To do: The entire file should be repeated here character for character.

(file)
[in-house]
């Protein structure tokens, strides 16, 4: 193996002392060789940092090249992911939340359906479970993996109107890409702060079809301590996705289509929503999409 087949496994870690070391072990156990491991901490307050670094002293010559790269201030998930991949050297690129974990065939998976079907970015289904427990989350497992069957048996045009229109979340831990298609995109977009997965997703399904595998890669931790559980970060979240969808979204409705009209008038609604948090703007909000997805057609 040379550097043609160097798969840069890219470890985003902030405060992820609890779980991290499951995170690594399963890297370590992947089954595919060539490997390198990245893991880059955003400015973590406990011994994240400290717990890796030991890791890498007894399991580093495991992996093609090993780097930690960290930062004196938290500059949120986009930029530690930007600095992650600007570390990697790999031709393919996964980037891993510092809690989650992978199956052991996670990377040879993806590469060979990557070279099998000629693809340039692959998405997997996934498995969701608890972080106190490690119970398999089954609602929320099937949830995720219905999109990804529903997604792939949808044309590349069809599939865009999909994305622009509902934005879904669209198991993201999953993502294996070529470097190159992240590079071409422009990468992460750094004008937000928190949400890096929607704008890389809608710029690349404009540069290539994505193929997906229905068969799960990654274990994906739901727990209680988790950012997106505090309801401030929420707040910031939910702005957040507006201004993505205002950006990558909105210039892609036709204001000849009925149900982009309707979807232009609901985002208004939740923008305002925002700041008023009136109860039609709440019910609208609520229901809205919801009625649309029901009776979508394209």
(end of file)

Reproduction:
[in-house]
């Protein structure tokens, strides 16, 4: 193996002392060789940092090249992911939340359906479970993996109107890409702060079809301590996705289509929503999409 087949496994870690070391072990156990491991901490307050670094002293010559790269201030998930991949050297690129974990065939998976079907970015289904427990989350497992069957048996045009229109979340831990298609995109977009997965997703399904595998890669931790559980970060979240969808979204409705009209008038609604948090703007909000997805057609 040379550097043609160097798969840069890219470890985003902030405060992820609890779980991290499951995170690594399963890297370590992947089954595919060539490997390198990245893991880059955003400015973590406990011994994240400290717990890796030991890791890498007894399991580093495991992996093609090993780097930690960290930062004196938290500059949120986009930029530690930007600095992650600007570390990697790999031709393919996964980037891993510092809690989650992978199956052991996670990377040879993806590469060979990557070279099998000629693809340039692959998405997997996934498995969701608890972080106190490690119970398999089954609602929320099937949830995720219905999109990804529903997604792939949808044309590349069809599939865009999909994305622009509902934005879904669209198991993201999953993502294996070529470097190159992240590079071409422009990468992460750094004008937000928190949400890096929607704008890389809608710029690349404009540069290539994505193929997906229905068969799960990654274990994906739901727990209680988790950012997106505090309801401030929420707040910031939910702005957040507006201004993505205002950006990558909105210039892609036709204001000849009925149900982009309707979807232009609901985002208004939740923008305002925002700041008023009136109860039609709440019910609208609520229901809205919801009625649309029901009776979508394209």